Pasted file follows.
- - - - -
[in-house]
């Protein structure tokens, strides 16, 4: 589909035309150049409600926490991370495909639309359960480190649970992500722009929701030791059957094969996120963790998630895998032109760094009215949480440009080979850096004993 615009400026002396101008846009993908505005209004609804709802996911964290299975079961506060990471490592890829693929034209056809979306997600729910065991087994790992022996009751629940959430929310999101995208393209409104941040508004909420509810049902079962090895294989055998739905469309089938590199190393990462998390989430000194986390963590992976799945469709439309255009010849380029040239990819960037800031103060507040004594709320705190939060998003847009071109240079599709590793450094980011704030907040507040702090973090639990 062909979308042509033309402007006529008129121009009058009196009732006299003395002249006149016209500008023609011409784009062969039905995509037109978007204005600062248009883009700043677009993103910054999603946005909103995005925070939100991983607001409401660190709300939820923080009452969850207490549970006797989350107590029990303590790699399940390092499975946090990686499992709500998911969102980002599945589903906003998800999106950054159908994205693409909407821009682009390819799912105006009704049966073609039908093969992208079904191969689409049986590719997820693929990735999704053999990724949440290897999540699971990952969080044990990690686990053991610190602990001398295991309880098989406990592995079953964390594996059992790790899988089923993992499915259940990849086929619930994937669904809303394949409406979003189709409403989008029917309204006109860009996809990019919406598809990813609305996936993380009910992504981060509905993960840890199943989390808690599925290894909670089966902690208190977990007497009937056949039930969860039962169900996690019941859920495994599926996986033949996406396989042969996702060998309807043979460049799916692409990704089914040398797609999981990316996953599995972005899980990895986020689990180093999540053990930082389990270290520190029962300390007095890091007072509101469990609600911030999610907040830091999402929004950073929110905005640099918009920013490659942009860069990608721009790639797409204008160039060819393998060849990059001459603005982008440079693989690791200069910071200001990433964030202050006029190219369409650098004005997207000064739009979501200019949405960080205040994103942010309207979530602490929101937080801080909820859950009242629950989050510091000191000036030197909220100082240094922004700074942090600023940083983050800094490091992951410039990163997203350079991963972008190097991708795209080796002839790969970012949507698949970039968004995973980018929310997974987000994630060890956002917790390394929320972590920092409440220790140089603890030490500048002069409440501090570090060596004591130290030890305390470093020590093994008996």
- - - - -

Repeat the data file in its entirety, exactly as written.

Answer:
[in-house]
């Protein structure tokens, strides 16, 4: 589909035309150049409600926490991370495909639309359960480190649970992500722009929701030791059957094969996120963790998630895998032109760094009215949480440009080979850096004993 615009400026002396101008846009993908505005209004609804709802996911964290299975079961506060990471490592890829693929034209056809979306997600729910065991087994790992022996009751629940959430929310999101995208393209409104941040508004909420509810049902079962090895294989055998739905469309089938590199190393990462998390989430000194986390963590992976799945469709439309255009010849380029040239990819960037800031103060507040004594709320705190939060998003847009071109240079599709590793450094980011704030907040507040702090973090639990 062909979308042509033309402007006529008129121009009058009196009732006299003395002249006149016209500008023609011409784009062969039905995509037109978007204005600062248009883009700043677009993103910054999603946005909103995005925070939100991983607001409401660190709300939820923080009452969850207490549970006797989350107590029990303590790699399940390092499975946090990686499992709500998911969102980002599945589903906003998800999106950054159908994205693409909407821009682009390819799912105006009704049966073609039908093969992208079904191969689409049986590719997820693929990735999704053999990724949440290897999540699971990952969080044990990690686990053991610190602990001398295991309880098989406990592995079953964390594996059992790790899988089923993992499915259940990849086929619930994937669904809303394949409406979003189709409403989008029917309204006109860009996809990019919406598809990813609305996936993380009910992504981060509905993960840890199943989390808690599925290894909670089966902690208190977990007497009937056949039930969860039962169900996690019941859920495994599926996986033949996406396989042969996702060998309807043979460049799916692409990704089914040398797609999981990316996953599995972005899980990895986020689990180093999540053990930082389990270290520190029962300390007095890091007072509101469990609600911030999610907040830091999402929004950073929110905005640099918009920013490659942009860069990608721009790639797409204008160039060819393998060849990059001459603005982008440079693989690791200069910071200001990433964030202050006029190219369409650098004005997207000064739009979501200019949405960080205040994103942010309207979530602490929101937080801080909820859950009242629950989050510091000191000036030197909220100082240094922004700074942090600023940083983050800094490091992951410039990163997203350079991963972008190097991708795209080796002839790969970012949507698949970039968004995973980018929310997974987000994630060890956002917790390394929320972590920092409440220790140089603890030490500048002069409440501090570090060596004591130290030890305390470093020590093994008996």